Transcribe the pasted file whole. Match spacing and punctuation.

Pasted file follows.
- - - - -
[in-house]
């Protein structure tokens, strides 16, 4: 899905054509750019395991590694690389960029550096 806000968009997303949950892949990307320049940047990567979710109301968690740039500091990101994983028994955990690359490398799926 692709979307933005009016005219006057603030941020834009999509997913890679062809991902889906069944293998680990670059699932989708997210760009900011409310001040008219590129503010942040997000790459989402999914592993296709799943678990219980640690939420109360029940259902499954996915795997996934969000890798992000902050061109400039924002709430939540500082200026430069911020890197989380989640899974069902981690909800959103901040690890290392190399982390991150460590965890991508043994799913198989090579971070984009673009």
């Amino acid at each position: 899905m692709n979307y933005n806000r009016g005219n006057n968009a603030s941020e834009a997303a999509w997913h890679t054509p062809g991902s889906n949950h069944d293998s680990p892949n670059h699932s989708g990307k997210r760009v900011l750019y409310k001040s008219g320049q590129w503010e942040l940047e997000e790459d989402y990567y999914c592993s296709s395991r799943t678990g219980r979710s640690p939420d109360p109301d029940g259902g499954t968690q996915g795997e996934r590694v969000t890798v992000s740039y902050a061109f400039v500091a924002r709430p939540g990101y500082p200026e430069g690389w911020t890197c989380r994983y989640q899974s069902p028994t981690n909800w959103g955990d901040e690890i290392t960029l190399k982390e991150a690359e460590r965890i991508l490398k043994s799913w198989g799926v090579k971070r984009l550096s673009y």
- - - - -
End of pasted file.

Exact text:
[in-house]
């Protein structure tokens, strides 16, 4: 899905054509750019395991590694690389960029550096 806000968009997303949950892949990307320049940047990567979710109301968690740039500091990101994983028994955990690359490398799926 692709979307933005009016005219006057603030941020834009999509997913890679062809991902889906069944293998680990670059699932989708997210760009900011409310001040008219590129503010942040997000790459989402999914592993296709799943678990219980640690939420109360029940259902499954996915795997996934969000890798992000902050061109400039924002709430939540500082200026430069911020890197989380989640899974069902981690909800959103901040690890290392190399982390991150460590965890991508043994799913198989090579971070984009673009």
């Amino acid at each position: 899905m692709n979307y933005n806000r009016g005219n006057n968009a603030s941020e834009a997303a999509w997913h890679t054509p062809g991902s889906n949950h069944d293998s680990p892949n670059h699932s989708g990307k997210r760009v900011l750019y409310k001040s008219g320049q590129w503010e942040l940047e997000e790459d989402y990567y999914c592993s296709s395991r799943t678990g219980r979710s640690p939420d109360p109301d029940g259902g499954t968690q996915g795997e996934r590694v969000t890798v992000s740039y902050a061109f400039v500091a924002r709430p939540g990101y500082p200026e430069g690389w911020t890197c989380r994983y989640q899974s069902p028994t981690n909800w959103g955990d901040e690890i290392t960029l190399k982390e991150a690359e460590r965890i991508l490398k043994s799913w198989g799926v090579k971070r984009l550096s673009y």